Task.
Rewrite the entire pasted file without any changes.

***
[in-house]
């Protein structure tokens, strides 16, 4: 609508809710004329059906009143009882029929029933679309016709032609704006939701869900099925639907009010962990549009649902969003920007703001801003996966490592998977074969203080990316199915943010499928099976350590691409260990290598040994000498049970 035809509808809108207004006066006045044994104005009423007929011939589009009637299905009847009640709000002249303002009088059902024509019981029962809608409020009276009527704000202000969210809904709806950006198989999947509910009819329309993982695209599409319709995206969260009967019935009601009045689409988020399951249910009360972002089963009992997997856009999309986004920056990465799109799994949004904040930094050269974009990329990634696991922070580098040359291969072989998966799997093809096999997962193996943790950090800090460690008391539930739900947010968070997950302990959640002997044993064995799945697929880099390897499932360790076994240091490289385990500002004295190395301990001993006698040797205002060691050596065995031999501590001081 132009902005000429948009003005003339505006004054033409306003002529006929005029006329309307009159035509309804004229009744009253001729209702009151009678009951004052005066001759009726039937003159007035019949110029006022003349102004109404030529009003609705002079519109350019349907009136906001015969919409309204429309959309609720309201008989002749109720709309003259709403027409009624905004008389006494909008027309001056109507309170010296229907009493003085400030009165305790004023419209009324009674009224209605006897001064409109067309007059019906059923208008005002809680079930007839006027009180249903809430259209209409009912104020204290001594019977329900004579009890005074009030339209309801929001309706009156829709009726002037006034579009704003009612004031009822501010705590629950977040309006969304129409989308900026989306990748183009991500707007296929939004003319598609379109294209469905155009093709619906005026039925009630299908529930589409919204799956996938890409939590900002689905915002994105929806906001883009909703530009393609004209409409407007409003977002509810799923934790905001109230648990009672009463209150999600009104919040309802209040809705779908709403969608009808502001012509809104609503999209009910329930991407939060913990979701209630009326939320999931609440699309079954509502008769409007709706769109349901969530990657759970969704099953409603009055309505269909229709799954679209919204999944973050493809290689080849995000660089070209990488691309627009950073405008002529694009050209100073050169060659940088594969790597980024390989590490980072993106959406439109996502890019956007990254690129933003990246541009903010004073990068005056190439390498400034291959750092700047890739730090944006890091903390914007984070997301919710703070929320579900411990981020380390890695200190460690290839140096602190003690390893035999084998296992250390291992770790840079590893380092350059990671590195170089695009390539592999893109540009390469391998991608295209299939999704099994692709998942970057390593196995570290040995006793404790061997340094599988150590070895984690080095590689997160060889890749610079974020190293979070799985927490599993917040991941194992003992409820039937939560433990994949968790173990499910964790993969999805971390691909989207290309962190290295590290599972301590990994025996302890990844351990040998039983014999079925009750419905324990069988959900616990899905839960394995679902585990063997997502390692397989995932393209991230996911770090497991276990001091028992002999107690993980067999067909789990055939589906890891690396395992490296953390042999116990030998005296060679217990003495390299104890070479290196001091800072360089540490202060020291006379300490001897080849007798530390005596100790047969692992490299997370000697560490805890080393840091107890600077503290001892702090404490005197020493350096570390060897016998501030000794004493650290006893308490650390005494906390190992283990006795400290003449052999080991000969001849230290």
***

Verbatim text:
[in-house]
């Protein structure tokens, strides 16, 4: 609508809710004329059906009143009882029929029933679309016709032609704006939701869900099925639907009010962990549009649902969003920007703001801003996966490592998977074969203080990316199915943010499928099976350590691409260990290598040994000498049970 035809509808809108207004006066006045044994104005009423007929011939589009009637299905009847009640709000002249303002009088059902024509019981029962809608409020009276009527704000202000969210809904709806950006198989999947509910009819329309993982695209599409319709995206969260009967019935009601009045689409988020399951249910009360972002089963009992997997856009999309986004920056990465799109799994949004904040930094050269974009990329990634696991922070580098040359291969072989998966799997093809096999997962193996943790950090800090460690008391539930739900947010968070997950302990959640002997044993064995799945697929880099390897499932360790076994240091490289385990500002004295190395301990001993006698040797205002060691050596065995031999501590001081 132009902005000429948009003005003339505006004054033409306003002529006929005029006329309307009159035509309804004229009744009253001729209702009151009678009951004052005066001759009726039937003159007035019949110029006022003349102004109404030529009003609705002079519109350019349907009136906001015969919409309204429309959309609720309201008989002749109720709309003259709403027409009624905004008389006494909008027309001056109507309170010296229907009493003085400030009165305790004023419209009324009674009224209605006897001064409109067309007059019906059923208008005002809680079930007839006027009180249903809430259209209409009912104020204290001594019977329900004579009890005074009030339209309801929001309706009156829709009726002037006034579009704003009612004031009822501010705590629950977040309006969304129409989308900026989306990748183009991500707007296929939004003319598609379109294209469905155009093709619906005026039925009630299908529930589409919204799956996938890409939590900002689905915002994105929806906001883009909703530009393609004209409409407007409003977002509810799923934790905001109230648990009672009463209150999600009104919040309802209040809705779908709403969608009808502001012509809104609503999209009910329930991407939060913990979701209630009326939320999931609440699309079954509502008769409007709706769109349901969530990657759970969704099953409603009055309505269909229709799954679209919204999944973050493809290689080849995000660089070209990488691309627009950073405008002529694009050209100073050169060659940088594969790597980024390989590490980072993106959406439109996502890019956007990254690129933003990246541009903010004073990068005056190439390498400034291959750092700047890739730090944006890091903390914007984070997301919710703070929320579900411990981020380390890695200190460690290839140096602190003690390893035999084998296992250390291992770790840079590893380092350059990671590195170089695009390539592999893109540009390469391998991608295209299939999704099994692709998942970057390593196995570290040995006793404790061997340094599988150590070895984690080095590689997160060889890749610079974020190293979070799985927490599993917040991941194992003992409820039937939560433990994949968790173990499910964790993969999805971390691909989207290309962190290295590290599972301590990994025996302890990844351990040998039983014999079925009750419905324990069988959900616990899905839960394995679902585990063997997502390692397989995932393209991230996911770090497991276990001091028992002999107690993980067999067909789990055939589906890891690396395992490296953390042999116990030998005296060679217990003495390299104890070479290196001091800072360089540490202060020291006379300490001897080849007798530390005596100790047969692992490299997370000697560490805890080393840091107890600077503290001892702090404490005197020493350096570390060897016998501030000794004493650290006893308490650390005494906390190992283990006795400290003449052999080991000969001849230290």